Did Rove's Wedge Issue Backfire Today?
We have said since last year that Bush and Rove would run on 3-4 issues this year, with a strong push on values-laden wedge issues thrown in to fire up the base and distract voters from real issues. True to form, Rove highlighted the wedge issue assault by trotting out the gay marriage ban over the last several days, anticipating that he could define the Democratic ticket as being out of step with the countryís values while locking in another divisive issue for the benefit of Bush and the GOP this fall.
But a funny thing happened on the way to the grand plan today. With Senators in his own party telling him not to put this issue to a vote and objecting to the craven use of gays as a wedge issue, Rove and Bush lost their whole issue today and may have torpedoed their values assault plan as well when six GOP Senators voted with almost all Democrats in a procedural vote against terminating debate on a constitutional amendment. Although supporters of a gay marriage ban say they will try again, and Orrin Hatch claiming ridiculously that the GOP isnít discriminating against gays, todayís vote shows that the moderate block of GOP Senators has no intention of playing along with Roveís wedge issue politics.
Less than three weeks after standing side-by-side next to Bush in support of his reelection, John McCain led the six GOP Senators against the White House today. And there were some surprises in the other GOP Senators who went against Bush today. The other GOP Senators who went against Rove and Bush today were Susan Collins (Maine), Olympia J. Snowe (Maine), Lincoln D. Chafee (R.I.), John E. Sununu (N.H.) and Ben Nighthorse Campbell (Colo.), with Sununuís name being the most interesting. As expected, Democratic nutcase Zell (ďIím an inclusive guyĒ) Miller went along with the amendment, as did for some reason Robert Byrd and Ben Nelson of Nebraska. But the bigger setback for the White House is that they didnít get a vote today that allows them to bash Kerry/Edwards this fall, because there is bipartisan opposition to this awful ban. And as the New York Times noted, there may have been more GOP Senators who would have voted against the amendment if it had come to a vote but instead supported the GOP leadership in the effort today to shut down debate. Plus Southern Democrats who may have been expected by Bush and Rove to side with them at the expense of Kerry and Edwards did not, after Lynne Cheney herself and other conservative scholars said the amendment wasnít warranted or necessary.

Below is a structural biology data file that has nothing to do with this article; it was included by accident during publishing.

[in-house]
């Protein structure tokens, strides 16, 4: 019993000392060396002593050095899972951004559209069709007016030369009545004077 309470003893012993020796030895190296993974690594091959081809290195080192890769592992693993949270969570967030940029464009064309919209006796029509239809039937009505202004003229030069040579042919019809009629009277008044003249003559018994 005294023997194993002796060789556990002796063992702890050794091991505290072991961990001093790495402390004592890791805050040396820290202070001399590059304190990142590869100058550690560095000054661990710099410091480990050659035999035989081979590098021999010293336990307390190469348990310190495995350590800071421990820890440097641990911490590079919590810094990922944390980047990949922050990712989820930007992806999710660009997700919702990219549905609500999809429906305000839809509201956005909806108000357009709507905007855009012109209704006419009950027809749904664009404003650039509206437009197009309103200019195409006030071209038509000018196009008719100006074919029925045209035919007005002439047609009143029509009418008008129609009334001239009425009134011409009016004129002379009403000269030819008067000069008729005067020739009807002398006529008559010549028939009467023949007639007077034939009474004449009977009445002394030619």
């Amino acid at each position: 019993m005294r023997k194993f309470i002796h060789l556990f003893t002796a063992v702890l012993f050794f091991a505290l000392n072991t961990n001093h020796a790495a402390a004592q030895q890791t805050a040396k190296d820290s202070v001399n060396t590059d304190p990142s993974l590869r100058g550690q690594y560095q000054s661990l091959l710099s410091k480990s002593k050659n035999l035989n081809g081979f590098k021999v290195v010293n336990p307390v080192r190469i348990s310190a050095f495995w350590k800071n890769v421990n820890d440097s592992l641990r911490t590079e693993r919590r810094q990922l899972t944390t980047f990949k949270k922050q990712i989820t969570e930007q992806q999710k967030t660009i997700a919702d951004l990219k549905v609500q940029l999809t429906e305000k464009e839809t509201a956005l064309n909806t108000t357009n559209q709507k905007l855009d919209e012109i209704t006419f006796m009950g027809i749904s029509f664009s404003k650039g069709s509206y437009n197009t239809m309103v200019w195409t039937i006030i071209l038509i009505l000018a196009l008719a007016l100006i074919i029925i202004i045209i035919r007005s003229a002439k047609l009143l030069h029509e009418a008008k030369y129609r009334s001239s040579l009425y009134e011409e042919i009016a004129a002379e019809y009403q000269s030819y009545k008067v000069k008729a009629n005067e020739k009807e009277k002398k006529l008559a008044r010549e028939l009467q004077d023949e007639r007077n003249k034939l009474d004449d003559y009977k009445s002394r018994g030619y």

The usual GOP nutcases had their say today after the vote, aside from Bush, who vowed to carry on even though todayís setback makes it certain that no additional vote will be taken before November.
"I would argue that the future of our country hangs in the balance, because the future of marriage hangs in the balance," said Senator Rick Santorum.
Added Sen. Jim Bunning, R-Ky.: "For the good of civilization we must press forward."
Thatís right; to little Ricky Santorum and Jim Bunning, the most important issue facing this country is not jobs, health care, terrorism, Al Qaeda or any of the other distractions that the White House wants to ignore. No, the most important issue is the future of marriage. And rest assured that Santorum and the White House want to focus on issues that donít add one job to the country, that donít make us one bit safer from Al Qaeda, but would rather play with this issue. Ask yourself this: how much time has Santorum and the rest of the GOP Senate spent this year on this as compared to how much time they have spent on providing health care to the uninsured?
Although the right wing will smear selected Democratic Senators this fall for their vote today, it will be a hard case to make when John McCain, five other GOP Senators, and Lynne Cheney say in essence that this was nothing more than a needless wedge issue exercise. Worse yet, even some Republicans feel that the White House not only misjudged and botched this issue, but may have energized the gay and lesbian community to work that much harder for Kerry and Edwards now, while doing nothing but disappoint their GOP base.
"It's a net loss for Republicans politically," said one prominent Republican in Washington who works closely with the White House. "It does nothing for our base, because they're grumpy about not having it, and it energized a significant portion of their base. I guarantee you that the gay community will give twice as much money and work harder for Kerry now, not so much because they care about marriage per se, but because this effort plays to their fears that we're homophobic."